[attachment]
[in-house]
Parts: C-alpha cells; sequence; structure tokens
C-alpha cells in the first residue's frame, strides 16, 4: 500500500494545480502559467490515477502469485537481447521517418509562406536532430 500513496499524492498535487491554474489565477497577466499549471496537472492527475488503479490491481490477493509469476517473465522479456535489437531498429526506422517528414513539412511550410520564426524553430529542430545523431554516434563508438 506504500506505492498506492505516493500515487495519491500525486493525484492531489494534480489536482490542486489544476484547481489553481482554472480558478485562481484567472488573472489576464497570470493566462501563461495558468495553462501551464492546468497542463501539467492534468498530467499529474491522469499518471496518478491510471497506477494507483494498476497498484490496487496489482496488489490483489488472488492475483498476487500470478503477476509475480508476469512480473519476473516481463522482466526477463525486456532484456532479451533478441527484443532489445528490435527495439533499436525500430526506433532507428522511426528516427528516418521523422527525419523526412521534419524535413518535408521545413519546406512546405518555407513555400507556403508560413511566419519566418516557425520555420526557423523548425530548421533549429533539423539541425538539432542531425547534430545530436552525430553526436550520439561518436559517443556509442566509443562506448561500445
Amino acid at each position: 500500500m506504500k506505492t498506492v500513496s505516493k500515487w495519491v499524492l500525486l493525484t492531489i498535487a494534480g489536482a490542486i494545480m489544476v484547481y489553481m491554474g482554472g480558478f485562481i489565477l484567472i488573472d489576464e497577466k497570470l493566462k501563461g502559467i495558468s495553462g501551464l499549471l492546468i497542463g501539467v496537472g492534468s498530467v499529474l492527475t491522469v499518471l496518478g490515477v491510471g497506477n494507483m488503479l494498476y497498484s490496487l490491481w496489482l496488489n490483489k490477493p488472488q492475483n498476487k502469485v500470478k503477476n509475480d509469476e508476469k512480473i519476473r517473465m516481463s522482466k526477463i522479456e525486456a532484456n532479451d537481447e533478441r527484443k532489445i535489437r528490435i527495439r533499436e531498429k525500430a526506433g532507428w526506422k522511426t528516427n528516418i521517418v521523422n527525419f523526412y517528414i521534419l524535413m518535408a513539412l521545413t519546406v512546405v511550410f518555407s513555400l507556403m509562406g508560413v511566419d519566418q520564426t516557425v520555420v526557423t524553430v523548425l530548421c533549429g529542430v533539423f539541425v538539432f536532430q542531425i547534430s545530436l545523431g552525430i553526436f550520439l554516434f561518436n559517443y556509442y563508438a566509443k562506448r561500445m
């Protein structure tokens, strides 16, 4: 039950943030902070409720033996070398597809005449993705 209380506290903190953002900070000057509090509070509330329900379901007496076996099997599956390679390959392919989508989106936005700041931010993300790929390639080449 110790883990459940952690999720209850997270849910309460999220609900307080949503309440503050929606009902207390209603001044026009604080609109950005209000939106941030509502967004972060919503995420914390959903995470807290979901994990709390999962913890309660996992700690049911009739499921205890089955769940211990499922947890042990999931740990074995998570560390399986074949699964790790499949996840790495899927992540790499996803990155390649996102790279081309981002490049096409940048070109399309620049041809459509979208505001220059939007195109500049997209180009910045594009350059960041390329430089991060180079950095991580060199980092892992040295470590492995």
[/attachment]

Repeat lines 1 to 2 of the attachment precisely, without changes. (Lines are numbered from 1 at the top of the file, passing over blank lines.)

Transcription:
[in-house]
Parts: C-alpha cells; sequence; structure tokens